A little more puffing and a fair amount of sweating later, I found myself at the bottom of my driveway, with just one uphill sprint to get back in the barn. I think that repeat of my cardiac stress test I’d been thinking about can probably wait another year.

Now it was past time for that cup of coffee. And maybe two donuts.

 

***

 

A day or two later, I found myself with a few minutes and yanked the Blast’s tank to that I could access the plug. With the Harley Davidson branded plug in my hand, it was instantly clear my low-sugar addled prior diagnostics had been dead wrong.

The plug was dry and looked like a textbook perfect spot-on tuning illustration from the bike’s shop manual. I hooked the plug wire back up, grounded the plug to the primary case, pressed the starter, and got a big fat, perfect spark.

Given the classic moto-diagnostic trinity of air, fuel and spark, spark was clearly not my problem. Air is all around us, so fuel was the likely culprit. I moved in close to the Blast’s cylinder head and carb, and then literally smacked myself in the face with the palm of my hand. The ‘FOOOOP!’ that I’d heard wasn’t a plug getting fouled, it was a misfire in the intake that had blown the carb clean off the engine. Had it not been bolted into the side of the airbox, I’d have likely found it on the other side of the Jefferson Pike.

Shouldn’t this…. be connected to THAT?

I’ll admit I spent a few minutes trying to route a manual choke cable, adapter and slide I’d had stashed on the workbench, but the Blast’s undertank packaging makes that very challenging — the area on the back side of the bike’s Keihin CV40 carb is the most crowded real-estate in the entire machine.

Once again frustrated in this, I reassembled the bike in the stock configuration — complete with accursed ‘auto-choke’ — and upon completion, it fired back up as if nothing had ever occurred.

Given that – in typical Maryland fashion – the string of freezing nights had segued into a freak warm snap, the just after sundown temperature of about 70 degrees was too much tempting to pass on — it was time to check my work.

Without turning the bike off, I went inside and grabbed my canvas field coat, my Bell 500 open face and my elkskin gauntlets. The first warm day was too soon for bugs, so a full face and its visor were optional.

Running down Horine Road on an inexplicably sensual tropical feeling February evening, the big single got a little heat in it, and really came alive. Despite the fact that I want so much to hate this motorcycle — given all the trouble it has caused me — I just can’t quite manage to get there.

Although I’m too young to remember a riding world dominated by BSA, Norton, Velocette and Matchless singles, the ghosts of those old 59 Club Rockers were riding alongside me this evening. As the Blast’s 500 single found its happy place well up in the rev band in third gear, the pulse of the machine spoke to me in my bones. Horine Road follows Catoctin Creek away from Jefferson heading down toward the Potomac, and the Blast danced through a series of increasingly tight and technical corners — turning in lightly on trailing throttle, exhaust burbling — taking throttle easily and using all of the engine’s torque on each corner’s exit.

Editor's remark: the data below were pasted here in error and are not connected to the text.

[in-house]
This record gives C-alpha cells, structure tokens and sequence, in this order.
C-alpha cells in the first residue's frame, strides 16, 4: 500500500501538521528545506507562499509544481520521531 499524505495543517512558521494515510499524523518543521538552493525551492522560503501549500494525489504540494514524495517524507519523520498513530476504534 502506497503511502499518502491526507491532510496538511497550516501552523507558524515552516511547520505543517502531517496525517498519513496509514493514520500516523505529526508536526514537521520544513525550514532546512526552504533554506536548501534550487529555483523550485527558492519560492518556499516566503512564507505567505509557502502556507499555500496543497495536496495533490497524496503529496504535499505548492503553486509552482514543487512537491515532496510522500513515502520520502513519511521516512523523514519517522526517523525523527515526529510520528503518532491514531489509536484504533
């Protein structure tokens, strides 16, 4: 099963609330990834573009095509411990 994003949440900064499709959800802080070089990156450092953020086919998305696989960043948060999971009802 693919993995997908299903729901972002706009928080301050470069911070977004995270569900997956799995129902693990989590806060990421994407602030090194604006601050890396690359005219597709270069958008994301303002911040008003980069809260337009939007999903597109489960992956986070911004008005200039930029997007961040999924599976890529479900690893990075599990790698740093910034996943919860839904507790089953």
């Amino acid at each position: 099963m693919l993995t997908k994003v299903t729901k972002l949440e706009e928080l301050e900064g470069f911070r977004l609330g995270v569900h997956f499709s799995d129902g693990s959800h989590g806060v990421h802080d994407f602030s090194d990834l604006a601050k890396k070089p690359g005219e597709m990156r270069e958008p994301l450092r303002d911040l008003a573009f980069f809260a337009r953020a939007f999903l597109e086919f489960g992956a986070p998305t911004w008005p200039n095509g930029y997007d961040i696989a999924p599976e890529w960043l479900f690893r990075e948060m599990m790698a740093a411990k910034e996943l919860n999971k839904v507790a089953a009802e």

The motorcycling world may have moved on and left this behind, but there is an undenyable charm to a 500 Single ridden well in its element, and that charm was fully evident this springlike evening.

I followed Maryland 464 across the back of town — shifting up to fourth gear and running between 50 and 60 mph and marvelling at the torque and acceleration it could muster with its revs up on the exits of 464’s sweeping corners. Lander Road’s roller coaster hills brought me back to town, and I found myself back in the driveway far sooner than I’d have preferred.

I’ll admit that after turning off the engine, I turned the key back on and restarted it, just to know.

Of course, with only a three step walk home, there was no drama this time.

I think though, that for breakfast I’ll stick to some fresh fruit and yogurt from now on.

Free To Go

From almost the first days that I rode my BMW /5 motorcycle, it was clear that it was nearly as capable in the dirt as it was on pavement.

Now we’re not talking Travis Pastrana backflip dirt, or Erzberg Rodeo dirt, but simple, straightforward feet up enduro riding dirt. On fire roads or reasonably sane trails in the woods, the boxer-engined Wunderbike was surprisingly competent when ridden rationally and within certain fairly sensible limits.

The fact that I know about those limits begs more than a few tales.

The first limit involves the limits of the tires fitted to the bike. Over 35 years of riding it, my tire choices have slowly evolved from the ubiquitous Continental SuperTwins street tires of the early eighties, through a series of mild dual sport skins like Avon Distanzias, to the set of Heidenau Scouts that I’m getting ready to fit. What one can do with this motorcycle in the loose stuff involves how much stick one’s skins can provide.

The second limit involves mass management. The great drive and good torque make tractoring up incredible grades — tire grip permitting — almost trivial. Working down the same grade on 450 plus pounds of motorcycle is … less trivial. I never recall experiencing unplanned vehicle rider separation going up hills. I did, however, get fairly skilled in learning to pick up and recover the motorcycle when facing down grades. Sadly, what goes up must eventually come down, but some planning is your friend here.